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Kennedy Profile in Courage Award this year by the John F. Kennedy Library Foundation. She is the first sitting mayor to be so honored.
By Lev Grossman.
With reporting by Greg Fulton/Atlanta
John Hickenlooper / Denver
When John Hickenlooper ran for mayor of Denver in 2003, the betting in local political circles was that he should keep his day job, brewing beer. A Democratic civic activist, Hickenlooper was best known for owning the Wynkoop Brewing Co., the city's first brewpub, which he had opened in 1988 and built into a successful restaurant business. He had never run for office, not even for student council of his high school or college, Wesleyan, at which he earned degrees in English and geology. He also seemed a bit eccentric. As a bachelor, he offered a $5,000 bounty to anyone who could find him a bride and went on the Phil Donahue Show to discuss the contest (he eventually married in 2002). Geeky and lanky, he sported a boyish haircut and during primary debates cited intellectual tomes like The Rise of the Creative Class. For all his talk of balancing the budget and reforming the schools, he also harped on a prosaic matter: overpriced parking meters.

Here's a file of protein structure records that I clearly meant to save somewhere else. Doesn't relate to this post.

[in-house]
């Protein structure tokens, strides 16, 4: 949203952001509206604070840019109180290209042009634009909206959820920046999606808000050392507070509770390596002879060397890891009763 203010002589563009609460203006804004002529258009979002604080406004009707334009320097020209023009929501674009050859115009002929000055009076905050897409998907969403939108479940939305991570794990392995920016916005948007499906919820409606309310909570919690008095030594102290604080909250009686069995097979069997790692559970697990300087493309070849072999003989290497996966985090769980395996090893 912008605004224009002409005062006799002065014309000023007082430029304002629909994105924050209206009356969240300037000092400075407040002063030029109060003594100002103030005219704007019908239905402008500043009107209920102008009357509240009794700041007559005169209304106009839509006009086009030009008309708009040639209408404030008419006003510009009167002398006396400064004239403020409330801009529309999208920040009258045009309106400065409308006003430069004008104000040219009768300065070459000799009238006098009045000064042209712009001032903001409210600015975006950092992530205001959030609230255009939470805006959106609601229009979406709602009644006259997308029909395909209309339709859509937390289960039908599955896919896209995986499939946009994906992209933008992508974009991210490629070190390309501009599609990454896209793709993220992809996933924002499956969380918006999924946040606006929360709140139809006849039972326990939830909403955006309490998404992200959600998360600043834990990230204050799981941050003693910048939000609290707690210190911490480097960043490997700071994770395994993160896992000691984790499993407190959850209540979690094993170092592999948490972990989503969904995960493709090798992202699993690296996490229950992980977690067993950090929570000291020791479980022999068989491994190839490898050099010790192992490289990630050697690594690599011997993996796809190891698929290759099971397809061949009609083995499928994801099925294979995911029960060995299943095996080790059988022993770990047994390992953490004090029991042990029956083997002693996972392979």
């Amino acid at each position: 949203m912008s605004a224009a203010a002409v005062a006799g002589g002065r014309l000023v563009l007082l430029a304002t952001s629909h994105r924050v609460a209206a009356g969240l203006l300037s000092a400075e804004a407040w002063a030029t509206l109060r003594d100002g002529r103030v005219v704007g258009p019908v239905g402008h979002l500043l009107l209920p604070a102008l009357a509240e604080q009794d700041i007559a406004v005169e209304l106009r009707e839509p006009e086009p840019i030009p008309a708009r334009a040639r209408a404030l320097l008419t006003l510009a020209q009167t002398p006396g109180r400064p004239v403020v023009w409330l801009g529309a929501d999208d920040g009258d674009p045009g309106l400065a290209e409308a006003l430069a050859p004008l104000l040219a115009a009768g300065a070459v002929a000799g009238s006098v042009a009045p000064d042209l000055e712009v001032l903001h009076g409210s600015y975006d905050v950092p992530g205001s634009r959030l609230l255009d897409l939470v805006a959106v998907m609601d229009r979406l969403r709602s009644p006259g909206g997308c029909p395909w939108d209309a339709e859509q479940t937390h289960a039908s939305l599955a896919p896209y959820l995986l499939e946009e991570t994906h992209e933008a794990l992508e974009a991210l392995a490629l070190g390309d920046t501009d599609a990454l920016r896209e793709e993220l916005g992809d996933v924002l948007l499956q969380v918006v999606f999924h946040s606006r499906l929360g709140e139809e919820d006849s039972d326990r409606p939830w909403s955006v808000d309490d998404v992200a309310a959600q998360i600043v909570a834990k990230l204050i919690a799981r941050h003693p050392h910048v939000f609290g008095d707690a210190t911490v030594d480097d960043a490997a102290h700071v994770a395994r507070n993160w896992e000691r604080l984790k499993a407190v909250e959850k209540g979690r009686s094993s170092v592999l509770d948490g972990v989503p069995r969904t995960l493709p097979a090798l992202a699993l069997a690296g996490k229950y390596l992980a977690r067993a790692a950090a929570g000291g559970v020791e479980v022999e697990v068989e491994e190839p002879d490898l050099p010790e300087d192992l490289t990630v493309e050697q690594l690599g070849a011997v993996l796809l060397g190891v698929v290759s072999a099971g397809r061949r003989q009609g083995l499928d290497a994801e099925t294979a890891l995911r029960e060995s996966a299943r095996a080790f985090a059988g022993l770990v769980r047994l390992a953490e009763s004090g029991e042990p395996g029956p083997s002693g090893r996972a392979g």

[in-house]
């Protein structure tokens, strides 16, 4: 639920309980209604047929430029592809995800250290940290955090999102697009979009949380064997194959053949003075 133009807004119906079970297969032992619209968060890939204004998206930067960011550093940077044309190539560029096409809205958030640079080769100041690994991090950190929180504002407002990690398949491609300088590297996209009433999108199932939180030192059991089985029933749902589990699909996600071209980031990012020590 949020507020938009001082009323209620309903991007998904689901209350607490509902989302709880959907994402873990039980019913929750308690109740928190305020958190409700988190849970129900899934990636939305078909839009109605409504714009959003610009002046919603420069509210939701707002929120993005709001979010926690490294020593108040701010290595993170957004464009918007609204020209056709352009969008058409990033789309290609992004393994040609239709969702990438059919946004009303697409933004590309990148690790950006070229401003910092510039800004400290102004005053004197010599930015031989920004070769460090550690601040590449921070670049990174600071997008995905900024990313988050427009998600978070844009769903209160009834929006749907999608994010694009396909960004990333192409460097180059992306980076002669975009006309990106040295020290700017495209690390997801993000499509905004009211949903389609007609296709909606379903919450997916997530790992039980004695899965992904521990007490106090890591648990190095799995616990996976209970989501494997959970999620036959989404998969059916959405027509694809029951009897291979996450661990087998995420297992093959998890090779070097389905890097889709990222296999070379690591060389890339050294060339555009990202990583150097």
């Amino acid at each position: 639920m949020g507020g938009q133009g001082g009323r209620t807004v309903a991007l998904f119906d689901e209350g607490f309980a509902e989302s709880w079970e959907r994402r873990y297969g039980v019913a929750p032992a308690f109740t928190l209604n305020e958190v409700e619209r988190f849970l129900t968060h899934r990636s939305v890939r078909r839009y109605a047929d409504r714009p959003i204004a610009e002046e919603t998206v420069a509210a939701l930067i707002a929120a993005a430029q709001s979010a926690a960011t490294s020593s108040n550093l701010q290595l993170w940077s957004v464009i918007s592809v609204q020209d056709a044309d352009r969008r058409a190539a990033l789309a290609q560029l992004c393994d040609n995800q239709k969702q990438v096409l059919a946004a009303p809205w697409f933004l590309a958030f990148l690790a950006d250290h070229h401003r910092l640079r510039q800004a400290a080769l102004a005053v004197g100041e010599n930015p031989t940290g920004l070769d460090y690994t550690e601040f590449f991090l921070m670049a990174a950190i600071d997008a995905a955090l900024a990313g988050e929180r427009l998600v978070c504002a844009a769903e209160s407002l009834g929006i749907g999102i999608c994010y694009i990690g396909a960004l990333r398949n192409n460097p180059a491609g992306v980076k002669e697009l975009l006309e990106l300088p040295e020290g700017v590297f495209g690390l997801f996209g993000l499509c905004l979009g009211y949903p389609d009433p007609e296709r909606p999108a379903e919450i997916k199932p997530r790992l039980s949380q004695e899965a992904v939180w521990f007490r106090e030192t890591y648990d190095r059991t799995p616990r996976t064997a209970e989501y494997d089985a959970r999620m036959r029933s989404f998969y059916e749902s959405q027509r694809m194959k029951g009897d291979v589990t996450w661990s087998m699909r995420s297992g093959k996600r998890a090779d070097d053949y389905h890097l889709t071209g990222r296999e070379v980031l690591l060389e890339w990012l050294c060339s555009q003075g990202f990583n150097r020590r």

That Hickenlooper, 53, cruised to victory may suggest that Denver citizens would vote for anyone who promised cheap parking (a pledge on which he delivered). But after 19 months in office his honeymoon still isn't over. Not only do 75% of voters in metro Denver approve of his job performance, but 61% of folks in the region, including the Republican-leaning outlying suburbs, rate the mayor favorably as well, according to a new poll. Asked to explain his popularity, Hickenlooper fumbles for an answer. "I try not to gloss over reality," he says. "If I don't know the answer, I'll say that."
What he's reluctant to say is that he dispensed with the partisan and sometimes imperious manner of past Denver mayors to accomplish quite a bit during his brief tenure. When Hickenlooper, who is called Mayor Hick, took office in July 2003, he inherited a $70 million budget deficit, the worst in city history. He eliminated the shortfall without major service cuts or layoffs, convincing city employees that they should accept less pay and instituting mandatory leave days (he slashed his salary 25%). Bucking the wisdom that you don't take on city-hall unions, he pushed for an incentive-based compensation system for public employees, which voters approved in 2003. And in his biggest score, he won approval for a $4.7 billion mass-transit plan, which involved persuading voters, along with about a dozen mayors in seven regional counties, to back a sales-tax hike.